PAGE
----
Created by Alison Hough
  • End the Legal Tax Discrimination for Unmarried Workers Ireland
    No basis to unfairly discriminate one sector of society just because they are not married? Getting married is a choice not everyone is lucky enough or in a position to be in a couple. Why are our government penalising a part of society and reward another for getting married. This is legal discrimination and created inequality.
    2 of 100 Signatures
    Created by Clare Murray
  • Promote Inclusivity and End Discrimination in Education
    This is very important as during my education i have witnessed quite a lot discrimination from teachers and students out of ignorance or due to their lack of understanding of different cultures. For example during my secondary education, teachers would often discourage students of an immigrant background from doing higher level subjects because they believed that these students were not capable of doing as well as their Irish classmates, therefore limiting their capacity of achieving greatness due to their ethnicity. This had an effect on countless students leading their self confidence to decrease which had a detrimental effect on their mental health and their academic performance. Students are often very uneducated about racial issues and discrimination. As a result of this they can be quite insensitive towards students who are different. This is a very important issue that needs a lot of attention to be able to stop it.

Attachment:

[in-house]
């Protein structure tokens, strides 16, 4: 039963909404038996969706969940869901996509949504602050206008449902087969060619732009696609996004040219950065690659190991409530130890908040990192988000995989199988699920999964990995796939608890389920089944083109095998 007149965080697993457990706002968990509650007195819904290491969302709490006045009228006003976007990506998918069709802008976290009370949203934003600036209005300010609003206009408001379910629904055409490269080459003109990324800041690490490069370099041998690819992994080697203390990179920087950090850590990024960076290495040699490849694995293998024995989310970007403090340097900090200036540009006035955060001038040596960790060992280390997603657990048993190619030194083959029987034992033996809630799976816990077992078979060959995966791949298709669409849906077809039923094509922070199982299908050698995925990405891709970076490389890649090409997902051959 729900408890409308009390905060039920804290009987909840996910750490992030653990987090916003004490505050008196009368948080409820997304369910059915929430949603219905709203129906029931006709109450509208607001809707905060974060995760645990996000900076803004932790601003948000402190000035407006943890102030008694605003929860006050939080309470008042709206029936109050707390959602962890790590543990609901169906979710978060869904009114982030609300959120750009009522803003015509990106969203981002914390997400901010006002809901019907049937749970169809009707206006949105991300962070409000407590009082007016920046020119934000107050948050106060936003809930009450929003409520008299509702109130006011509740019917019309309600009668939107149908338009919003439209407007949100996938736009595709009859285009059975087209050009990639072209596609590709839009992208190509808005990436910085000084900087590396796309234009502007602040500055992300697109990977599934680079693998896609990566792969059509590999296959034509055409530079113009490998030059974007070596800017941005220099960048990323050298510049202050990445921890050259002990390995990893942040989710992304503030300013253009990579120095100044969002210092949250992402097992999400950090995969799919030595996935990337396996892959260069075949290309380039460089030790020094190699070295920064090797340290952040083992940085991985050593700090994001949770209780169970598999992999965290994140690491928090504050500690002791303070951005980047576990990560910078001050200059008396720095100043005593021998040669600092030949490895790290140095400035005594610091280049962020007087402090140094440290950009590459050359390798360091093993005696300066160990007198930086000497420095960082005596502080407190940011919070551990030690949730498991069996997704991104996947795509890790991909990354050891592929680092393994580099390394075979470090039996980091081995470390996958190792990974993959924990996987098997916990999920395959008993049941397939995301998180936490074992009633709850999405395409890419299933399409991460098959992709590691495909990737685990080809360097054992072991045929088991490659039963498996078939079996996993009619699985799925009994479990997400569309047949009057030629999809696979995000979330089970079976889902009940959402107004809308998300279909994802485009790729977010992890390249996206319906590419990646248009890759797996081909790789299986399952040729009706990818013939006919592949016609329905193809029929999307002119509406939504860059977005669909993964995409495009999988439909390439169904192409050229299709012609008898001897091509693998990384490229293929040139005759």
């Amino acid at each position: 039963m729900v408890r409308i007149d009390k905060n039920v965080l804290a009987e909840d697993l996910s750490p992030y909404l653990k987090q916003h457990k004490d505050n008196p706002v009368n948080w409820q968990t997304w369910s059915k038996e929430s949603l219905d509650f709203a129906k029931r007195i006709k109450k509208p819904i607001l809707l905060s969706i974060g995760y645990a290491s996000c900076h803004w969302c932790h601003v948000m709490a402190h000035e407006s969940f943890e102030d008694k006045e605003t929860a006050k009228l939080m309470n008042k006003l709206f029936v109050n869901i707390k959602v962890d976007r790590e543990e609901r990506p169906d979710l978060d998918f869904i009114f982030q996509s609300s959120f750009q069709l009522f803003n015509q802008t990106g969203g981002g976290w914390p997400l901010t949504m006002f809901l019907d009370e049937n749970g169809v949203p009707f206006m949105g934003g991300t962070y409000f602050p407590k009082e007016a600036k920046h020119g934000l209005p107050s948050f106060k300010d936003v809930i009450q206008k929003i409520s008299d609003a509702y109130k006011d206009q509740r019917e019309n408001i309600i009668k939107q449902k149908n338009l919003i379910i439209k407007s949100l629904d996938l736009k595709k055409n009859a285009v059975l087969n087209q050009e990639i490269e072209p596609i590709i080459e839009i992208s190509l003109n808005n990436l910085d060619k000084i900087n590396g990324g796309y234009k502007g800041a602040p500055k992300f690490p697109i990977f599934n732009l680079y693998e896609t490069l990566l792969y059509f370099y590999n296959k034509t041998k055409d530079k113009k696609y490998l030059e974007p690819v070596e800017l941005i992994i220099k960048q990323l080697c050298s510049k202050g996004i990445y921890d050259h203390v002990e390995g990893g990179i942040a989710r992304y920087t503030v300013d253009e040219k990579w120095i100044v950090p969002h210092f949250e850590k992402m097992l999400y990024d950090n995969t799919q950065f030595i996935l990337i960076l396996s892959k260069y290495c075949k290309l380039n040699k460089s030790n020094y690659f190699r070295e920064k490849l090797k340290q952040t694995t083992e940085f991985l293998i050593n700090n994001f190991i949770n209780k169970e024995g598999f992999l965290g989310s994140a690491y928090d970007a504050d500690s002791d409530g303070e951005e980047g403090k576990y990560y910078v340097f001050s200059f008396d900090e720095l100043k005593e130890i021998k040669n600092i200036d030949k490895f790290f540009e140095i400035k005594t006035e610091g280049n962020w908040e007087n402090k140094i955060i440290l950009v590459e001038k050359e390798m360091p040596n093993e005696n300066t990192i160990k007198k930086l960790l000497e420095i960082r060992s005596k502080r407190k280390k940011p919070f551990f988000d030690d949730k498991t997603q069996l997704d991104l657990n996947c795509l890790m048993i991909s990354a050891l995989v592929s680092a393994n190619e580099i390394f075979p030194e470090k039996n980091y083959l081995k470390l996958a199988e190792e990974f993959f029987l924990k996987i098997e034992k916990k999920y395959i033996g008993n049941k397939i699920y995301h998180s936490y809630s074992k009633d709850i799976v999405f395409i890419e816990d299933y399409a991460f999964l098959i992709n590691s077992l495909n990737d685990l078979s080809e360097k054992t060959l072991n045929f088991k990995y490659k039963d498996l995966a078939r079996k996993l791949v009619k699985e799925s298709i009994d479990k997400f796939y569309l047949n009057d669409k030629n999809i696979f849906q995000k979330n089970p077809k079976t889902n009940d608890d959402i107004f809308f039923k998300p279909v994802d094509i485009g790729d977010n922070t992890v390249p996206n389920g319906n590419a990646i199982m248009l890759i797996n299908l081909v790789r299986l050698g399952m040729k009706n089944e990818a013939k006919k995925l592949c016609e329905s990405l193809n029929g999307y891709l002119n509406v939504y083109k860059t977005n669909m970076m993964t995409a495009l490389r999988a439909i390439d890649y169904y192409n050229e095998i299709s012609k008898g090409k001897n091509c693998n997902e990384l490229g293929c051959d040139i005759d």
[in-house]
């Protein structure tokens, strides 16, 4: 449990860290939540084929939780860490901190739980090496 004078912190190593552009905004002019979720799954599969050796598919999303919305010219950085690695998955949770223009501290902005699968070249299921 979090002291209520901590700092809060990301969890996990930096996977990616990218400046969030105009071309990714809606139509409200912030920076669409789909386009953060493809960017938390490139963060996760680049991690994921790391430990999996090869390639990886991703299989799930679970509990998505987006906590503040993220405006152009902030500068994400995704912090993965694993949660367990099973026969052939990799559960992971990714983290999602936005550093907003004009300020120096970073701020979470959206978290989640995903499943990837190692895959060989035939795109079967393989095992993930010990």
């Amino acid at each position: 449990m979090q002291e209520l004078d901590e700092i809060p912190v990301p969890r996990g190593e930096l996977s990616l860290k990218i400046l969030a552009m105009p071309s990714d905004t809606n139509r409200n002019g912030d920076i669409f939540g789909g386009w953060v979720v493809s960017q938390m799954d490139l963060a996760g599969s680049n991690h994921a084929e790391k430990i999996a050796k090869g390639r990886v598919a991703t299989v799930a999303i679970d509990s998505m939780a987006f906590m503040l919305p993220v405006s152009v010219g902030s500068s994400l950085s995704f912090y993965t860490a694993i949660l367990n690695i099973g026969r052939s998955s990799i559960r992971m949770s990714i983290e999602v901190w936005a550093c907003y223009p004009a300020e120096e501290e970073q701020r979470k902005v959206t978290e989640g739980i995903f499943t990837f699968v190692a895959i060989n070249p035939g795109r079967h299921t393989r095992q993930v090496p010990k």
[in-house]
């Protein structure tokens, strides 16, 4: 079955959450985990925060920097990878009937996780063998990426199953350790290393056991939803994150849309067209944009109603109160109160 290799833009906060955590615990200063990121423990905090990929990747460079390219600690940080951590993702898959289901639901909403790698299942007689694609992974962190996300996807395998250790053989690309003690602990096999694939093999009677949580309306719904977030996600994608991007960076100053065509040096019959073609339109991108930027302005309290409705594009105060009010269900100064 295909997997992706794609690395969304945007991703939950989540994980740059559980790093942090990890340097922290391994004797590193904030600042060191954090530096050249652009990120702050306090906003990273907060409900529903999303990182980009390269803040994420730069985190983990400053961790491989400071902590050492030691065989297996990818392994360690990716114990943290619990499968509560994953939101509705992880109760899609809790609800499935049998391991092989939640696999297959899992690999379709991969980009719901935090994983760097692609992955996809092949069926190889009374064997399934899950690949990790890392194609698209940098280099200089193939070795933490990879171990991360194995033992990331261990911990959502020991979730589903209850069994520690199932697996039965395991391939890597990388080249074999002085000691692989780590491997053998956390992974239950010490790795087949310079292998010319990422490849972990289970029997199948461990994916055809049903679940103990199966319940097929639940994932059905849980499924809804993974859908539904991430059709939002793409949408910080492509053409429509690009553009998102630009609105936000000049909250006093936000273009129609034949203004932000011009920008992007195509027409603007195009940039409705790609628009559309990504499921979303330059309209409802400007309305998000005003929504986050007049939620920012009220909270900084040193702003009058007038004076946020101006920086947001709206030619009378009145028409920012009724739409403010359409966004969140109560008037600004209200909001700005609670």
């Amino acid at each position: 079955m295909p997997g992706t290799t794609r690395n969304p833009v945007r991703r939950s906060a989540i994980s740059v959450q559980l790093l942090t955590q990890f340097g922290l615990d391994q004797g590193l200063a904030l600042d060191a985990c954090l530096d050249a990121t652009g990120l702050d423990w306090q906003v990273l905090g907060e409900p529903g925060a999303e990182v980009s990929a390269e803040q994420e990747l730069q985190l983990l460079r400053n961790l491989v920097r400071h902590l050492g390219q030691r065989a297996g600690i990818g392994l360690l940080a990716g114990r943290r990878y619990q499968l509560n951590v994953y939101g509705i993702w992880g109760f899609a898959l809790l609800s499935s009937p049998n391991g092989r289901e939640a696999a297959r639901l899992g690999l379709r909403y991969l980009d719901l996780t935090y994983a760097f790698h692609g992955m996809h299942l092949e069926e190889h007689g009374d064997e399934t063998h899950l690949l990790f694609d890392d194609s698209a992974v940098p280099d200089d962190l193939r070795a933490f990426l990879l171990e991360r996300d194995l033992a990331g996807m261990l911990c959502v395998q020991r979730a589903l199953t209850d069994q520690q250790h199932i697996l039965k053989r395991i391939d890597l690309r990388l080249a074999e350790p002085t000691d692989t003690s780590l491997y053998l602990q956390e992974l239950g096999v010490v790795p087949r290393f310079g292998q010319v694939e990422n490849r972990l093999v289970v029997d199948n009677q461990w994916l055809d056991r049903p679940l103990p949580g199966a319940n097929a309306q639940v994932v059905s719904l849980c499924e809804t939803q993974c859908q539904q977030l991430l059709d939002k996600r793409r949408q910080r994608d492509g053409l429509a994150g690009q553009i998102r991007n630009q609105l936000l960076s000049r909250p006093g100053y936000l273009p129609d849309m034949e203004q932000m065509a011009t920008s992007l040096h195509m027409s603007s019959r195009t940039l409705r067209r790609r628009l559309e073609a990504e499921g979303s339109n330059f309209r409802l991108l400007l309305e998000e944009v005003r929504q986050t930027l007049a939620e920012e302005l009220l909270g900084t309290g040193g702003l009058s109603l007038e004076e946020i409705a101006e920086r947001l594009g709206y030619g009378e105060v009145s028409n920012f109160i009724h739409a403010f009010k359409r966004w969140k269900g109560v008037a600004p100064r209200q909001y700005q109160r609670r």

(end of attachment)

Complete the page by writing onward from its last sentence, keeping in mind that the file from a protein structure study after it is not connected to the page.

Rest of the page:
120 of 200 Signatures
    Created by Teodora Okobi
  • Ban Political Posters
    Tens of thousands of mainly plastic election poster will be put up during the next election campaign. We don't need them. They are a polluting waste of time, money and resources. They reduce the democratic process to a meaningless exercise in Airbrushed face recognition. They cost a lot of money which at best favours parties and individuals with deep pockets and at worst leaves Politicians indebted to wealthy donors and lobbyist.
    9,239 of 10,000 Signatures
    Created by Colin Walsh
  • Mental health and wellbeing in schools for children